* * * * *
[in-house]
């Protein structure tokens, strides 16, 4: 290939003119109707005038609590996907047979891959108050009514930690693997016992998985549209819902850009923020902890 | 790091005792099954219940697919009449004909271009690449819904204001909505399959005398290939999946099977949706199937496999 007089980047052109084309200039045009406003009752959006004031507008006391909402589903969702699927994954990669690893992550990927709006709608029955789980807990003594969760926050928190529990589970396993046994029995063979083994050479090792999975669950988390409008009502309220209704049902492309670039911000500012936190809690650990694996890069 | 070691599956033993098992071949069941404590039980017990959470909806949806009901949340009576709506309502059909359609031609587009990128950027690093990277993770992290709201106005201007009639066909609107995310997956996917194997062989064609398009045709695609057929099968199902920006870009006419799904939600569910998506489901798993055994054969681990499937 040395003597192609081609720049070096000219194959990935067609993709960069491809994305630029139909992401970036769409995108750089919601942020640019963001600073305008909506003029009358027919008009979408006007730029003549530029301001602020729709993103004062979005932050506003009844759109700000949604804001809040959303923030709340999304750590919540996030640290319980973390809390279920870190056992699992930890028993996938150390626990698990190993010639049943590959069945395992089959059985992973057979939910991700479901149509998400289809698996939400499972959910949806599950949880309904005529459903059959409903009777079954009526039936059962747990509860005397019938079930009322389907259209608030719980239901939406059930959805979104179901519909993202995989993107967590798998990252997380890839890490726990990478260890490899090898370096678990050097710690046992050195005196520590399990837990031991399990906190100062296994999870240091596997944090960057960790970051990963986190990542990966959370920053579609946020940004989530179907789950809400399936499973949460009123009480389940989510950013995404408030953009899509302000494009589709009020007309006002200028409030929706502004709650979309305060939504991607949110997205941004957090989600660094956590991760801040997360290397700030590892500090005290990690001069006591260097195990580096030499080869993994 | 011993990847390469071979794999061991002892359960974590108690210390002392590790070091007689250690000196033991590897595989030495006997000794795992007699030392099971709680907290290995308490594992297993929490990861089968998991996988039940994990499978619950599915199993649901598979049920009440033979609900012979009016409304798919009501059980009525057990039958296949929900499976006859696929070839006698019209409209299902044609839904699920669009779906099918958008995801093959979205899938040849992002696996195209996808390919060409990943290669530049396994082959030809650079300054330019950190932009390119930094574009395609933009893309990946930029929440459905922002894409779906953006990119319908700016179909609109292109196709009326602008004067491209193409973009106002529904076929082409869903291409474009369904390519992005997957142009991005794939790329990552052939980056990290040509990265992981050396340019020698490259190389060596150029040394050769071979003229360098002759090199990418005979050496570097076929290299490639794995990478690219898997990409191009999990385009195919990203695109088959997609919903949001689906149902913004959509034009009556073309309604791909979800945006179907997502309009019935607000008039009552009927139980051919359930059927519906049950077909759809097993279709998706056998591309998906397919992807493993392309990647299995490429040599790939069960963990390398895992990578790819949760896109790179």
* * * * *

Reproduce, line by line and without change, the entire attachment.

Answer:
[in-house]
């Protein structure tokens, strides 16, 4: 290939003119109707005038609590996907047979891959108050009514930690693997016992998985549209819902850009923020902890 | 790091005792099954219940697919009449004909271009690449819904204001909505399959005398290939999946099977949706199937496999 007089980047052109084309200039045009406003009752959006004031507008006391909402589903969702699927994954990669690893992550990927709006709608029955789980807990003594969760926050928190529990589970396993046994029995063979083994050479090792999975669950988390409008009502309220209704049902492309670039911000500012936190809690650990694996890069 | 070691599956033993098992071949069941404590039980017990959470909806949806009901949340009576709506309502059909359609031609587009990128950027690093990277993770992290709201106005201007009639066909609107995310997956996917194997062989064609398009045709695609057929099968199902920006870009006419799904939600569910998506489901798993055994054969681990499937 040395003597192609081609720049070096000219194959990935067609993709960069491809994305630029139909992401970036769409995108750089919601942020640019963001600073305008909506003029009358027919008009979408006007730029003549530029301001602020729709993103004062979005932050506003009844759109700000949604804001809040959303923030709340999304750590919540996030640290319980973390809390279920870190056992699992930890028993996938150390626990698990190993010639049943590959069945395992089959059985992973057979939910991700479901149509998400289809698996939400499972959910949806599950949880309904005529459903059959409903009777079954009526039936059962747990509860005397019938079930009322389907259209608030719980239901939406059930959805979104179901519909993202995989993107967590798998990252997380890839890490726990990478260890490899090898370096678990050097710690046992050195005196520590399990837990031991399990906190100062296994999870240091596997944090960057960790970051990963986190990542990966959370920053579609946020940004989530179907789950809400399936499973949460009123009480389940989510950013995404408030953009899509302000494009589709009020007309006002200028409030929706502004709650979309305060939504991607949110997205941004957090989600660094956590991760801040997360290397700030590892500090005290990690001069006591260097195990580096030499080869993994 | 011993990847390469071979794999061991002892359960974590108690210390002392590790070091007689250690000196033991590897595989030495006997000794795992007699030392099971709680907290290995308490594992297993929490990861089968998991996988039940994990499978619950599915199993649901598979049920009440033979609900012979009016409304798919009501059980009525057990039958296949929900499976006859696929070839006698019209409209299902044609839904699920669009779906099918958008995801093959979205899938040849992002696996195209996808390919060409990943290669530049396994082959030809650079300054330019950190932009390119930094574009395609933009893309990946930029929440459905922002894409779906953006990119319908700016179909609109292109196709009326602008004067491209193409973009106002529904076929082409869903291409474009369904390519992005997957142009991005794939790329990552052939980056990290040509990265992981050396340019020698490259190389060596150029040394050769071979003229360098002759090199990418005979050496570097076929290299490639794995990478690219898997990409191009999990385009195919990203695109088959997609919903949001689906149902913004959509034009009556073309309604791909979800945006179907997502309009019935607000008039009552009927139980051919359930059927519906049950077909759809097993279709998706056998591309998906397919992807493993392309990647299995490429040599790939069960963990390398895992990578790819949760896109790179």